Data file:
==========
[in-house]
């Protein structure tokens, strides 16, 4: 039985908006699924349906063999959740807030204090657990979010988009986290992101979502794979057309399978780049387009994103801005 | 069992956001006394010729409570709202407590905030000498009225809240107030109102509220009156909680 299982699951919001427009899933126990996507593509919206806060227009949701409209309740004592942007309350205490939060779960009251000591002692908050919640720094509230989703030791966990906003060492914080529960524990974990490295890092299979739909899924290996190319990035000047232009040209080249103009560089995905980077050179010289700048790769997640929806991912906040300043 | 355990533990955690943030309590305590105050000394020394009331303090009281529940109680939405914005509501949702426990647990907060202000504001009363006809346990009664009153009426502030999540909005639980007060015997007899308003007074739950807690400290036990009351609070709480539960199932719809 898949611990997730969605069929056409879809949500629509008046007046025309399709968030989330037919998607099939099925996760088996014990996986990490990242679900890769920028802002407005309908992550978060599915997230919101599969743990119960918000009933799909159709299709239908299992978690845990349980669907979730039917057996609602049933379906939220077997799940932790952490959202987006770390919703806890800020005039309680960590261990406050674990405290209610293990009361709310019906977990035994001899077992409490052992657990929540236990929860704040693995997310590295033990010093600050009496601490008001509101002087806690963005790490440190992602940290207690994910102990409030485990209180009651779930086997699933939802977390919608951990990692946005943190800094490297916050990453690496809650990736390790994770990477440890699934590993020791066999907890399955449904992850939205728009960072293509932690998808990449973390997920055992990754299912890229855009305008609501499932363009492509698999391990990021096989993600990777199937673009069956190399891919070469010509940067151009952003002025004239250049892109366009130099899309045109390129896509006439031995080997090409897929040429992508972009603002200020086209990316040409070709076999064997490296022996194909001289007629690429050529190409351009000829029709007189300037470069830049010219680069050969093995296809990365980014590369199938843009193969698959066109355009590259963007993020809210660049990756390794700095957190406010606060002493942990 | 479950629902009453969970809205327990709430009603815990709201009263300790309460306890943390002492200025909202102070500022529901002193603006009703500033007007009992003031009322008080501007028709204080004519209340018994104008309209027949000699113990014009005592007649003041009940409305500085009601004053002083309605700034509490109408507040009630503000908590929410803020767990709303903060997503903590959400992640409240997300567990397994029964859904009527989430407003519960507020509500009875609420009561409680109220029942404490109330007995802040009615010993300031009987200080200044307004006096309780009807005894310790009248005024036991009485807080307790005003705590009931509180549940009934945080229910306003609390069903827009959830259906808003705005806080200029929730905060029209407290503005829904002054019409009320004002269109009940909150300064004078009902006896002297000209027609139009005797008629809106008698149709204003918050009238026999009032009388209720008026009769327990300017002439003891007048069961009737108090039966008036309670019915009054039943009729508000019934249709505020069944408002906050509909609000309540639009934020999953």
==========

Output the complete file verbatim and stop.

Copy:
[in-house]
């Protein structure tokens, strides 16, 4: 039985908006699924349906063999959740807030204090657990979010988009986290992101979502794979057309399978780049387009994103801005 | 069992956001006394010729409570709202407590905030000498009225809240107030109102509220009156909680 299982699951919001427009899933126990996507593509919206806060227009949701409209309740004592942007309350205490939060779960009251000591002692908050919640720094509230989703030791966990906003060492914080529960524990974990490295890092299979739909899924290996190319990035000047232009040209080249103009560089995905980077050179010289700048790769997640929806991912906040300043 | 355990533990955690943030309590305590105050000394020394009331303090009281529940109680939405914005509501949702426990647990907060202000504001009363006809346990009664009153009426502030999540909005639980007060015997007899308003007074739950807690400290036990009351609070709480539960199932719809 898949611990997730969605069929056409879809949500629509008046007046025309399709968030989330037919998607099939099925996760088996014990996986990490990242679900890769920028802002407005309908992550978060599915997230919101599969743990119960918000009933799909159709299709239908299992978690845990349980669907979730039917057996609602049933379906939220077997799940932790952490959202987006770390919703806890800020005039309680960590261990406050674990405290209610293990009361709310019906977990035994001899077992409490052992657990929540236990929860704040693995997310590295033990010093600050009496601490008001509101002087806690963005790490440190992602940290207690994910102990409030485990209180009651779930086997699933939802977390919608951990990692946005943190800094490297916050990453690496809650990736390790994770990477440890699934590993020791066999907890399955449904992850939205728009960072293509932690998808990449973390997920055992990754299912890229855009305008609501499932363009492509698999391990990021096989993600990777199937673009069956190399891919070469010509940067151009952003002025004239250049892109366009130099899309045109390129896509006439031995080997090409897929040429992508972009603002200020086209990316040409070709076999064997490296022996194909001289007629690429050529190409351009000829029709007189300037470069830049010219680069050969093995296809990365980014590369199938843009193969698959066109355009590259963007993020809210660049990756390794700095957190406010606060002493942990 | 479950629902009453969970809205327990709430009603815990709201009263300790309460306890943390002492200025909202102070500022529901002193603006009703500033007007009992003031009322008080501007028709204080004519209340018994104008309209027949000699113990014009005592007649003041009940409305500085009601004053002083309605700034509490109408507040009630503000908590929410803020767990709303903060997503903590959400992640409240997300567990397994029964859904009527989430407003519960507020509500009875609420009561409680109220029942404490109330007995802040009615010993300031009987200080200044307004006096309780009807005894310790009248005024036991009485807080307790005003705590009931509180549940009934945080229910306003609390069903827009959830259906808003705005806080200029929730905060029209407290503005829904002054019409009320004002269109009940909150300064004078009902006896002297000209027609139009005797008629809106008698149709204003918050009238026999009032009388209720008026009769327990300017002439003891007048069961009737108090039966008036309670019915009054039943009729508000019934249709505020069944408002906050509909609000309540639009934020999953």